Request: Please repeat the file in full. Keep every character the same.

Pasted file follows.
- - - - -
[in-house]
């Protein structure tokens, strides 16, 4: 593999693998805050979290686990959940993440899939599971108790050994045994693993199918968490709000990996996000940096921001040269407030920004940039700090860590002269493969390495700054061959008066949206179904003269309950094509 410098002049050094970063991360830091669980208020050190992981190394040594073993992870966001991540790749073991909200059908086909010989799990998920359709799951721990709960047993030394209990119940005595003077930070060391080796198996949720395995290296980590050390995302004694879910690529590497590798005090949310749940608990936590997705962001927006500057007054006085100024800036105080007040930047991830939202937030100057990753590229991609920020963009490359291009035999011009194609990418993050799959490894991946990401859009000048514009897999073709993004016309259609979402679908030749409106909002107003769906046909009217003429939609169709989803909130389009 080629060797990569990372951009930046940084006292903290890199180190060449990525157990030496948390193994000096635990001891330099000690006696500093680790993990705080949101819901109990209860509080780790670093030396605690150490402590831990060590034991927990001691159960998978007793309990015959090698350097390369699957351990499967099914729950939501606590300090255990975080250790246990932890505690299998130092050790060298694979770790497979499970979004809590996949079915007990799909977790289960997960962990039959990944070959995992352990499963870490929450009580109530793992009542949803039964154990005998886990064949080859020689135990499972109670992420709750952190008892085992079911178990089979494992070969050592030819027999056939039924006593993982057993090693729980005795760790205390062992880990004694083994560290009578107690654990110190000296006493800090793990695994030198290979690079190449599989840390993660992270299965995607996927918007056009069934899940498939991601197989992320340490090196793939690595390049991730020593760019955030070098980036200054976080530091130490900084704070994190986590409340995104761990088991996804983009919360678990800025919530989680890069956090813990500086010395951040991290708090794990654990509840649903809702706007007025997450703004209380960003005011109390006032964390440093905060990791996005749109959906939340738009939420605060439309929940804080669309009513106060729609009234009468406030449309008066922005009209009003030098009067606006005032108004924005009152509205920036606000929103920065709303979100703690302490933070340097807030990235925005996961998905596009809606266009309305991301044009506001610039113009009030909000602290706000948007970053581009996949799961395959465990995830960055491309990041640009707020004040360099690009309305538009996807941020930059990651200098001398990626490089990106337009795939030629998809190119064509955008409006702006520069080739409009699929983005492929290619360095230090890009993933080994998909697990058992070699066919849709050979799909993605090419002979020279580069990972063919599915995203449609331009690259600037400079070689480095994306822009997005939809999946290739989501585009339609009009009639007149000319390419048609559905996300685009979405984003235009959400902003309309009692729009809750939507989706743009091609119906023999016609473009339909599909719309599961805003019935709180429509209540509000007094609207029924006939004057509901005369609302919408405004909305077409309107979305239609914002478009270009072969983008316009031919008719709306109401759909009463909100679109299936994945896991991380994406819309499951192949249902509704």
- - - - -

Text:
[in-house]
């Protein structure tokens, strides 16, 4: 593999693998805050979290686990959940993440899939599971108790050994045994693993199918968490709000990996996000940096921001040269407030920004940039700090860590002269493969390495700054061959008066949206179904003269309950094509 410098002049050094970063991360830091669980208020050190992981190394040594073993992870966001991540790749073991909200059908086909010989799990998920359709799951721990709960047993030394209990119940005595003077930070060391080796198996949720395995290296980590050390995302004694879910690529590497590798005090949310749940608990936590997705962001927006500057007054006085100024800036105080007040930047991830939202937030100057990753590229991609920020963009490359291009035999011009194609990418993050799959490894991946990401859009000048514009897999073709993004016309259609979402679908030749409106909002107003769906046909009217003429939609169709989803909130389009 080629060797990569990372951009930046940084006292903290890199180190060449990525157990030496948390193994000096635990001891330099000690006696500093680790993990705080949101819901109990209860509080780790670093030396605690150490402590831990060590034991927990001691159960998978007793309990015959090698350097390369699957351990499967099914729950939501606590300090255990975080250790246990932890505690299998130092050790060298694979770790497979499970979004809590996949079915007990799909977790289960997960962990039959990944070959995992352990499963870490929450009580109530793992009542949803039964154990005998886990064949080859020689135990499972109670992420709750952190008892085992079911178990089979494992070969050592030819027999056939039924006593993982057993090693729980005795760790205390062992880990004694083994560290009578107690654990110190000296006493800090793990695994030198290979690079190449599989840390993660992270299965995607996927918007056009069934899940498939991601197989992320340490090196793939690595390049991730020593760019955030070098980036200054976080530091130490900084704070994190986590409340995104761990088991996804983009919360678990800025919530989680890069956090813990500086010395951040991290708090794990654990509840649903809702706007007025997450703004209380960003005011109390006032964390440093905060990791996005749109959906939340738009939420605060439309929940804080669309009513106060729609009234009468406030449309008066922005009209009003030098009067606006005032108004924005009152509205920036606000929103920065709303979100703690302490933070340097807030990235925005996961998905596009809606266009309305991301044009506001610039113009009030909000602290706000948007970053581009996949799961395959465990995830960055491309990041640009707020004040360099690009309305538009996807941020930059990651200098001398990626490089990106337009795939030629998809190119064509955008409006702006520069080739409009699929983005492929290619360095230090890009993933080994998909697990058992070699066919849709050979799909993605090419002979020279580069990972063919599915995203449609331009690259600037400079070689480095994306822009997005939809999946290739989501585009339609009009009639007149000319390419048609559905996300685009979405984003235009959400902003309309009692729009809750939507989706743009091609119906023999016609473009339909599909719309599961805003019935709180429509209540509000007094609207029924006939004057509901005369609302919408405004909305077409309107979305239609914002478009270009072969983008316009031919008719709306109401759909009463909100679109299936994945896991991380994406819309499951192949249902509704």